SPRINGFIELD — Standing backstage at the 75th start of the MassMutual Center for Holyoke Community College, minutes before gathering in procession in the 8,000-square-foot arena, the 665 future graduates brushed their hair, posed for selfies and posed. took deep breaths to compose himself.
A graduate took the time to commemorate the occasion with a TikTok.
After explaining to a new friend how to use the social media platform, Edil Ramsahai, 51, handed over his mobile phone and began flickering left to right in his ceremonial robe and mortarboard, blowing kisses and extending his hands in a thumbs-up motion.
“It’s for my family,” the beaming man from Holyoke said on Saturday, June 4. “They are all over the world.”
A native of Puerto Rico, Ramsahai graduated with honors from college and an associate’s degree in liberal arts. He exuded pride as he described his future plans to go to another college and one day become a counselor.
“I want to help people in my community, help people struggling with drug use, and help kids stay straight in school. We can’t just let people suffer on the streets,” he said. “I love my country and my community and I want to make a difference here.”
In addition to Ramsahai, HCC graduates come from 66 different communities in Massachusetts as well as Connecticut, Florida, North Carolina, and South Dakota. The ceremony also included international graduates from Belarus, Dominican Republic, Gambia, Guyana, Iraq, Kenya, Mexico, Russia, Tanzania, Turkey, Ukraine and Vietnam.
In celebrating their accomplishments, HCC President Christina Royal highlighted some of the nation’s major events in recent years, from the California wildfires and the death of George Floyd to Vice President Kamala Harris becoming the first woman , the first black American and the first Asian American. never occupy the office. Royal also highlighted some of the college’s developments, including holding its first Pride flag-raising event and Trans flag-raising ceremony, becoming the first community college to accept SNAP benefits in its home market, and becoming the first college in Western Massachusetts to develop a child supervision program to support student-parents.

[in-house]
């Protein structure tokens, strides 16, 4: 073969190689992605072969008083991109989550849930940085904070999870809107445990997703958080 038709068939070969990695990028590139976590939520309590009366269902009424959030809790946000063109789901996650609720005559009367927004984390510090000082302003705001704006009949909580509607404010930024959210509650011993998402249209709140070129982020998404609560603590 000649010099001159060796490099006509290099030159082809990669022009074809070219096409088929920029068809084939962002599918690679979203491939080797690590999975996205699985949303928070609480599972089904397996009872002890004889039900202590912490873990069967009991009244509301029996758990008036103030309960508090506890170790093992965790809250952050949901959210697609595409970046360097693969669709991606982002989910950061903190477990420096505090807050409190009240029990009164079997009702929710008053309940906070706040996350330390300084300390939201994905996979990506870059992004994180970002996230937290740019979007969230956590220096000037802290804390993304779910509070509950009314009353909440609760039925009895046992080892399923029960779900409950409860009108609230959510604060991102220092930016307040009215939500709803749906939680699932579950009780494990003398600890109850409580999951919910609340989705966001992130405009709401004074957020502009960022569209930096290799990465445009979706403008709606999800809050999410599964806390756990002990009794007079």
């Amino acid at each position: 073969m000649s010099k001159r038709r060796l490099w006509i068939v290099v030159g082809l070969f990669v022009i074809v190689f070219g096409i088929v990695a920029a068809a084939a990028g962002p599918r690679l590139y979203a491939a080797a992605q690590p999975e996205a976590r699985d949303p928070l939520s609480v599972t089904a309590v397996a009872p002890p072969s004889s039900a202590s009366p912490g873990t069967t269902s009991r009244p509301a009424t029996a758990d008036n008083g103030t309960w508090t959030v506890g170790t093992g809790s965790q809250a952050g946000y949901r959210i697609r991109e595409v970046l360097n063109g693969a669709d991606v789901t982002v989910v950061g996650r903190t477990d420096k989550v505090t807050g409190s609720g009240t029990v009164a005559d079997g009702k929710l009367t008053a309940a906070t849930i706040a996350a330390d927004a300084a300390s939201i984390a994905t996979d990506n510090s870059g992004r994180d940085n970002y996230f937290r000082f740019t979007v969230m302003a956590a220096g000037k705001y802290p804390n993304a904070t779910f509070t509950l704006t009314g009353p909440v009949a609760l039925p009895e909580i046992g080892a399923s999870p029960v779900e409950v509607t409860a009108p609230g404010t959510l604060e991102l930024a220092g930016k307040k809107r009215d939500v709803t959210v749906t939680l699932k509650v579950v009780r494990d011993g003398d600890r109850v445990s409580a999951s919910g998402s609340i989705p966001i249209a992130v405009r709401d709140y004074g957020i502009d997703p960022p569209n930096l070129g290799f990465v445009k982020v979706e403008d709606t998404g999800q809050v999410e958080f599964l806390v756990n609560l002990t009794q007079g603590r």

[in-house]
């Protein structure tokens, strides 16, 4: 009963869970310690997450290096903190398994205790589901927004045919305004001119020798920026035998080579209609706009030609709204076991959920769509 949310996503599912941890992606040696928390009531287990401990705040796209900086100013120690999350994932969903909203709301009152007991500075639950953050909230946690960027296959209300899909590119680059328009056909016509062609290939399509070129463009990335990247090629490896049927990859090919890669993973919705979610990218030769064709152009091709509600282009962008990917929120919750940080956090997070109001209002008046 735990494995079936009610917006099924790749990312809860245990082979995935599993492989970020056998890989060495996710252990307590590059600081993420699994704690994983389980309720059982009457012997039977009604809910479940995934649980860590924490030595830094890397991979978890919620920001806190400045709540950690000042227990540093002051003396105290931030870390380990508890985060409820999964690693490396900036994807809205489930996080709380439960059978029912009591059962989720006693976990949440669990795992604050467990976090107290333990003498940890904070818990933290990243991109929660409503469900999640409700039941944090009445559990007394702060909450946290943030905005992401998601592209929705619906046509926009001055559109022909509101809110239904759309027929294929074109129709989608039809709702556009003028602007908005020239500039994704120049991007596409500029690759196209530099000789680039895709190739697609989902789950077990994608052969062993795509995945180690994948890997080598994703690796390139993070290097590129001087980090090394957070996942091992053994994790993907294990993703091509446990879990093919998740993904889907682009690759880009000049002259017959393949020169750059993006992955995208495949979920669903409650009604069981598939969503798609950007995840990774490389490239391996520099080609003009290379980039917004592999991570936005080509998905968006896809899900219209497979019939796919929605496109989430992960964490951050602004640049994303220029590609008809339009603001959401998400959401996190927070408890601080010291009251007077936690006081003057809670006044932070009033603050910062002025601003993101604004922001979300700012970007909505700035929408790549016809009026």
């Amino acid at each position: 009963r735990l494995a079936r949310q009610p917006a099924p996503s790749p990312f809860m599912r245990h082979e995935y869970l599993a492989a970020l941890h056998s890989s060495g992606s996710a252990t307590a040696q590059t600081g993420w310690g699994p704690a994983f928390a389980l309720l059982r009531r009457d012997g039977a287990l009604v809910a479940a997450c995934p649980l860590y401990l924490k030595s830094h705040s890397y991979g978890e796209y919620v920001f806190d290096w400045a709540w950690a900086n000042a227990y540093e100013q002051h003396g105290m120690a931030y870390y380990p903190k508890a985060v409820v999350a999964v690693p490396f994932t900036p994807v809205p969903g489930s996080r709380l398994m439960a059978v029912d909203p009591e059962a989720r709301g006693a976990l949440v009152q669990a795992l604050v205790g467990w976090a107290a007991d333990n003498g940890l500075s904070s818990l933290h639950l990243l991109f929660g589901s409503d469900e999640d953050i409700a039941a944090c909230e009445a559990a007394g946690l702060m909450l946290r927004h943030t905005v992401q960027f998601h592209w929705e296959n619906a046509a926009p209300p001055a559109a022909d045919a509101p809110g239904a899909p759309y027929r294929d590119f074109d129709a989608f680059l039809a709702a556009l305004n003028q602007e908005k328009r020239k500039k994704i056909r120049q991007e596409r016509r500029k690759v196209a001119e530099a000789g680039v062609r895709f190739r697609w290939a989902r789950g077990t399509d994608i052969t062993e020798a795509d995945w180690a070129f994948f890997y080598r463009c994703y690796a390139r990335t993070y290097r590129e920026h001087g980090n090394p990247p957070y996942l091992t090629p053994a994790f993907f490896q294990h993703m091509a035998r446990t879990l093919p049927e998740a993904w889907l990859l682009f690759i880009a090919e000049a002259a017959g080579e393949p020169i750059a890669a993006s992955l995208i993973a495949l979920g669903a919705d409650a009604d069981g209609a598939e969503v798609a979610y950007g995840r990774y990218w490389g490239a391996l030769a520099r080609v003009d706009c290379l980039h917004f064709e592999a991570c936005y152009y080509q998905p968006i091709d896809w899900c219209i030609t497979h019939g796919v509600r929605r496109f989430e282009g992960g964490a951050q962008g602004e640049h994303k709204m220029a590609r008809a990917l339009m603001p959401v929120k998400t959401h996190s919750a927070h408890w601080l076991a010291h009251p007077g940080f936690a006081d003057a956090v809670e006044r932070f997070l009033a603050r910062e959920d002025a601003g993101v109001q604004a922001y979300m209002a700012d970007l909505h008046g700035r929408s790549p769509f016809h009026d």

“Our world has been affected on so many levels, personally, culturally, spiritually and academically,” she said. “And in the middle of it all, you made the decision to go to college. You persevered in the most unpredictable of circumstances and decided to move forward. While there may have been the greatest turmoil we have ever seen in our country and in our world, you have something very certain. A university degree.
Carolyn Sicbaldi of Holyoke is a particularly proud graduate of overcoming obstacles in her life. Sicbaldi, who said he barely graduated from high school, graduated Saturday with first class honors and an associate’s degree in biology. Originally from Hampden, she was also a member of the Student Senate and the STEM club.
At the start, Sicbaldi also served as a student speaker, presenting the class gift of a flowering dogwood tree, as well as a stone plaque honoring the class of 2022 as well as the graduates of 2021 and 2020.
This fall, she plans to continue her studies at Smith College where she will focus on environmental science and policy. From there, she hopes to land a career that allows her to contribute to the fight against climate change.
“I didn’t have a great experience in high school…and ‘I didn’t apply myself’ as my mother always said. And I applied myself, finally. It took 10 years, but here I am. …I finally realized what my priorities were and what I valued. I wanted to make a change and prove to myself that I could actually do it,” she said.
I was able to persevere not only through the stigma of returning to college after 10 years, but also through a pandemic. I went through a breakup and had to move… It was one ordeal after another, and as nervous as I am today, it’s just another one of those ordeals. That’s another hurdle that I’m going to jump over and say, ‘I did that one too.’
Editor Emily Thurlow can be reached at [email protected]